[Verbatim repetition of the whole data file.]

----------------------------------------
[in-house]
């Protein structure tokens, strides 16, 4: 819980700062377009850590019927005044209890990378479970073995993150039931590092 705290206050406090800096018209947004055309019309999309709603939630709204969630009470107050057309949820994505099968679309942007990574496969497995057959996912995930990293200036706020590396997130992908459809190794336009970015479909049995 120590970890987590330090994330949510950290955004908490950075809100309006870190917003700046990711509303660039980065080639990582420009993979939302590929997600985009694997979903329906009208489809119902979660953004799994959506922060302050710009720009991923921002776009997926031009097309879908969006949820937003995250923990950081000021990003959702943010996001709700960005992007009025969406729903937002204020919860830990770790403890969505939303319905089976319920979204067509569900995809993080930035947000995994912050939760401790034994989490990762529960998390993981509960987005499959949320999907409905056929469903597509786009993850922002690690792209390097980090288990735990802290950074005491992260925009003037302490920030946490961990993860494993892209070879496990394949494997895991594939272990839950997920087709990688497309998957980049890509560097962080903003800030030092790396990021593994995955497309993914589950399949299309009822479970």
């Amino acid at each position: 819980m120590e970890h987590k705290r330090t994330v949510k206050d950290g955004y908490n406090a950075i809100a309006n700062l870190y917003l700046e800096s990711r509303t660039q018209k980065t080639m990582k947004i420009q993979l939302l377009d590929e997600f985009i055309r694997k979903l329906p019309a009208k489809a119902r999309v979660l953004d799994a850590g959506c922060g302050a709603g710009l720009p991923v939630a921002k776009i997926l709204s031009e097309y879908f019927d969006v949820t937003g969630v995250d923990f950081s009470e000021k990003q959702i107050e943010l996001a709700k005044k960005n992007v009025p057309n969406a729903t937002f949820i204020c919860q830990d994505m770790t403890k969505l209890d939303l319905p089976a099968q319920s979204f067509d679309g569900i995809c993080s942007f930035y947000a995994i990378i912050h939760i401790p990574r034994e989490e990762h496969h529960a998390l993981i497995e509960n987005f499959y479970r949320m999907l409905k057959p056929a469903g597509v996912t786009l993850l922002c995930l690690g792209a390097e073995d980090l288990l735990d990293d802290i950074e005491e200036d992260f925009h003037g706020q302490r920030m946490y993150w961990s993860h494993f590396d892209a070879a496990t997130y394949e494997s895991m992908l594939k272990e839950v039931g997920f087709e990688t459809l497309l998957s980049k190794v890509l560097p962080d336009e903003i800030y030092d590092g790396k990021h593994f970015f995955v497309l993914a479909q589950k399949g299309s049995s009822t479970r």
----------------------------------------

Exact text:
[in-house]
């Protein structure tokens, strides 16, 4: 819980700062377009850590019927005044209890990378479970073995993150039931590092 705290206050406090800096018209947004055309019309999309709603939630709204969630009470107050057309949820994505099968679309942007990574496969497995057959996912995930990293200036706020590396997130992908459809190794336009970015479909049995 120590970890987590330090994330949510950290955004908490950075809100309006870190917003700046990711509303660039980065080639990582420009993979939302590929997600985009694997979903329906009208489809119902979660953004799994959506922060302050710009720009991923921002776009997926031009097309879908969006949820937003995250923990950081000021990003959702943010996001709700960005992007009025969406729903937002204020919860830990770790403890969505939303319905089976319920979204067509569900995809993080930035947000995994912050939760401790034994989490990762529960998390993981509960987005499959949320999907409905056929469903597509786009993850922002690690792209390097980090288990735990802290950074005491992260925009003037302490920030946490961990993860494993892209070879496990394949494997895991594939272990839950997920087709990688497309998957980049890509560097962080903003800030030092790396990021593994995955497309993914589950399949299309009822479970």
């Amino acid at each position: 819980m120590e970890h987590k705290r330090t994330v949510k206050d950290g955004y908490n406090a950075i809100a309006n700062l870190y917003l700046e800096s990711r509303t660039q018209k980065t080639m990582k947004i420009q993979l939302l377009d590929e997600f985009i055309r694997k979903l329906p019309a009208k489809a119902r999309v979660l953004d799994a850590g959506c922060g302050a709603g710009l720009p991923v939630a921002k776009i997926l709204s031009e097309y879908f019927d969006v949820t937003g969630v995250d923990f950081s009470e000021k990003q959702i107050e943010l996001a709700k005044k960005n992007v009025p057309n969406a729903t937002f949820i204020c919860q830990d994505m770790t403890k969505l209890d939303l319905p089976a099968q319920s979204f067509d679309g569900i995809c993080s942007f930035y947000a995994i990378i912050h939760i401790p990574r034994e989490e990762h496969h529960a998390l993981i497995e509960n987005f499959y479970r949320m999907l409905k057959p056929a469903g597509v996912t786009l993850l922002c995930l690690g792209a390097e073995d980090l288990l735990d990293d802290i950074e005491e200036d992260f925009h003037g706020q302490r920030m946490y993150w961990s993860h494993f590396d892209a070879a496990t997130y394949e494997s895991m992908l594939k272990e839950v039931g997920f087709e990688t459809l497309l998957s980049k190794v890509l560097p962080d336009e903003i800030y030092d590092g790396k990021h593994f970015f995955v497309l993914a479909q589950k399949g299309s049995s009822t479970r």